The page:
The other day a friend sent me a video clip of from a show on HBO called Last Week Tonight with John Oliver. In the video, Oliver takes a look at what can happen to you if you get a ticket and can not afford to pay the fee or get a Abogada de multas de trafico. I have always liked John Oliver because he has a unique skill of discussing really troubling topics and somehow finding the humor in them. That skill is put to the test in a big way when discussing these traffic ticket fines and what is happening to good people all over America. Here are 6 troubling (but very real) outcomes of not paying your traffic ticket fine.
The full video is at end of article.
#1 – Traffic ticket Fines are not based on your ability to pay.
The show tells the story of Harriet Cleveland(PDF), a Grandmother who was laid off from a daycare during the recession. Once unemployed, Harriet found odd jobs and sold whatever she could (including her car) to make ends meet. Unable to keep up with her bills, Harriet ended up loosing her home to foreclosure and had to declare bankruptcy to keep her creditors at bay. During that time, she was unable to pay off small traffic ticket violations and her fines continued to grow. One day in August, while she was taking care of her grandchild, the police came to her residence and arrested her. Harriet was ordered to spend over a month in jail!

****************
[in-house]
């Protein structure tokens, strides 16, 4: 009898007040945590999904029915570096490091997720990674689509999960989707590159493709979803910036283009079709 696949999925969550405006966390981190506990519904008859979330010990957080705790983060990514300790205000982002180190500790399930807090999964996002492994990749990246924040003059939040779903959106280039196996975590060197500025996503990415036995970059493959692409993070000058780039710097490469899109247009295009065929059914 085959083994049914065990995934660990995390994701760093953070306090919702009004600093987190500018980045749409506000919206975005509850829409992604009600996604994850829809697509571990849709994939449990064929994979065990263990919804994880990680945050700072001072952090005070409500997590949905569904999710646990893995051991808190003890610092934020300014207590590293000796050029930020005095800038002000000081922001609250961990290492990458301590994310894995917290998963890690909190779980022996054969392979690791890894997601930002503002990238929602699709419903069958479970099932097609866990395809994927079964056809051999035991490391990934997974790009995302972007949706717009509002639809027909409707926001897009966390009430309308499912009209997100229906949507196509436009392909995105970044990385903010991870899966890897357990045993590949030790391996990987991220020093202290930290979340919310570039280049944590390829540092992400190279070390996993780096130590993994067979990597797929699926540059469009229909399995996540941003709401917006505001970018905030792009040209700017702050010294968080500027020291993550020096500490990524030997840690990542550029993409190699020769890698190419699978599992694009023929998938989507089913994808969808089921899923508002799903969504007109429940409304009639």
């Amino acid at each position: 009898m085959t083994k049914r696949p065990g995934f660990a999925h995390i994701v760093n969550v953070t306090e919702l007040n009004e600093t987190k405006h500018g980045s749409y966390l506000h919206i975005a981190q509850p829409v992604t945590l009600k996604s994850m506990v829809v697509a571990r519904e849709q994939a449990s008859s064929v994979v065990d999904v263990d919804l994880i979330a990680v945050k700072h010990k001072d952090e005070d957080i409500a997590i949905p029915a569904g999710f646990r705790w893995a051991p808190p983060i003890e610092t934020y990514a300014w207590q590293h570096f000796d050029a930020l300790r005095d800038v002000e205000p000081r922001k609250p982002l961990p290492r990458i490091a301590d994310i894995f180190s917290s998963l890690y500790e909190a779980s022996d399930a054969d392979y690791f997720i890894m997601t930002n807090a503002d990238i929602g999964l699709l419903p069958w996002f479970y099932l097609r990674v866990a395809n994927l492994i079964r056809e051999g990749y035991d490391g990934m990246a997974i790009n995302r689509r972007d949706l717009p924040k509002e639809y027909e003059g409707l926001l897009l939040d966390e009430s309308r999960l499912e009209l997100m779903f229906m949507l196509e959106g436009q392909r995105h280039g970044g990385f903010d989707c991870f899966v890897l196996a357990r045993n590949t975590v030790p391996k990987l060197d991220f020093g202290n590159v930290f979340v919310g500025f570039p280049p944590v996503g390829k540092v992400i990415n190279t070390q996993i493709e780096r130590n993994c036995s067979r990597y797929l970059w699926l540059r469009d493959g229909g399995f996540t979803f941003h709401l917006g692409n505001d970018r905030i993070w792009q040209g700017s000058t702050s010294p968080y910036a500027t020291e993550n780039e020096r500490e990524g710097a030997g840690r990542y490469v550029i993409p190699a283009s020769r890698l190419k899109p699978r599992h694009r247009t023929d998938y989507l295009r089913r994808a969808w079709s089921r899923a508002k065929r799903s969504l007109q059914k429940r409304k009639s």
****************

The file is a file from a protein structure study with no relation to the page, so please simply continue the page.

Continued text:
Another similar story that was not mentioned on the show is that of Markis Watts(PDF). Markis was shot in the face and unable to work for many months due to his injuries. Markis faced medical bills in excess of $40,000 in addition to having a bullet lodged in his jaw. Finally, after months, Markis was able to find a job just in time for the birth of his new child, a baby girl. However, he had a couple of long overdue traffic ticket fines from courts in Alabama that he was unable to pay. A judge ordered that Markis be sent to jail for almost 2 months because he was unable to pay off his debts.
What is wrong with putting people in jail who can’t pay their debts?
Some of you may be wondering what is wrong with throwing people in jail who can’t pay their fines. Well, there are many reasons but I will simply state the 2 most obvious.
- Jails in the US haven’t been used this way since the 1800’s. I don’t think arresting non-violent offenders of traffic laws in mass numbers is a sustainable solution.
- Many times, it costs more to keep someone in jail than what the fine is worth. That simply does not make sense.
#2 – Court issued payment plans are way too expensive
Courts understand that all people can not pay for their citations. For this reason, at least 44 states in the US offer payment plans. However, many of these payment plans have initiation fees as well as a monthly payment plan fee. Many people sign up for these plans not realising how they are structured and put themselves in a position where they will never be able to pay off their fine in addition to the plan fees.
This is not unlike many financing options marketed towards the lower income of our society with one glaring distinction. Our municipal courts should not be engaging in predatory lending tactics in order to pay for city services. An independent study has shown that some municipalities in St. Louis get as much as 66% of their revenue from court fines and fees. Much of that is from speeding tickets from lower income individuals who can barely afford to pay their fine much less pay a traffic ticket lawyer.